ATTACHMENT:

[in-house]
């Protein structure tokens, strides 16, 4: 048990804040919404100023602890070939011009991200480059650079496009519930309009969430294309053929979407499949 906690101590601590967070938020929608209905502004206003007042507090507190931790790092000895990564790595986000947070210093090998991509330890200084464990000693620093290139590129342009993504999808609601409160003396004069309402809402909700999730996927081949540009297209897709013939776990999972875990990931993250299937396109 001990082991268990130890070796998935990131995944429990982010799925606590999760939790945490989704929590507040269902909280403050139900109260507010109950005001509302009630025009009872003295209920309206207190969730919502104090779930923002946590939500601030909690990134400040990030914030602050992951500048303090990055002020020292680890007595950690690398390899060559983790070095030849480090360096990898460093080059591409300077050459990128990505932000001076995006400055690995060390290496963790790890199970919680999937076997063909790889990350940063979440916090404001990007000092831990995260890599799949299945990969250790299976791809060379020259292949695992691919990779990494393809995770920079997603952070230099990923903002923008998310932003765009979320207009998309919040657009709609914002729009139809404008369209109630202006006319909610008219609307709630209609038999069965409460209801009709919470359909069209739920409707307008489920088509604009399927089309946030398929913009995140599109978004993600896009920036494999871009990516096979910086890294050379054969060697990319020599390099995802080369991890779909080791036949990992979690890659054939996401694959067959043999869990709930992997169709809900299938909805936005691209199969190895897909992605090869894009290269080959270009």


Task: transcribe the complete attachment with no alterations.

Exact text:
[in-house]
């Protein structure tokens, strides 16, 4: 048990804040919404100023602890070939011009991200480059650079496009519930309009969430294309053929979407499949 906690101590601590967070938020929608209905502004206003007042507090507190931790790092000895990564790595986000947070210093090998991509330890200084464990000693620093290139590129342009993504999808609601409160003396004069309402809402909700999730996927081949540009297209897709013939776990999972875990990931993250299937396109 001990082991268990130890070796998935990131995944429990982010799925606590999760939790945490989704929590507040269902909280403050139900109260507010109950005001509302009630025009009872003295209920309206207190969730919502104090779930923002946590939500601030909690990134400040990030914030602050992951500048303090990055002020020292680890007595950690690398390899060559983790070095030849480090360096990898460093080059591409300077050459990128990505932000001076995006400055690995060390290496963790790890199970919680999937076997063909790889990350940063979440916090404001990007000092831990995260890599799949299945990969250790299976791809060379020259292949695992691919990779990494393809995770920079997603952070230099990923903002923008998310932003765009979320207009998309919040657009709609914002729009139809404008369209109630202006006319909610008219609307709630209609038999069965409460209801009709919470359909069209739920409707307008489920088509604009399927089309946030398929913009995140599109978004993600896009920036494999871009990516096979910086890294050379054969060697990319020599390099995802080369991890779909080791036949990992979690890659054939996401694959067959043999869990709930992997169709809900299938909805936005691209199969190895897909992605090869894009290269080959270009």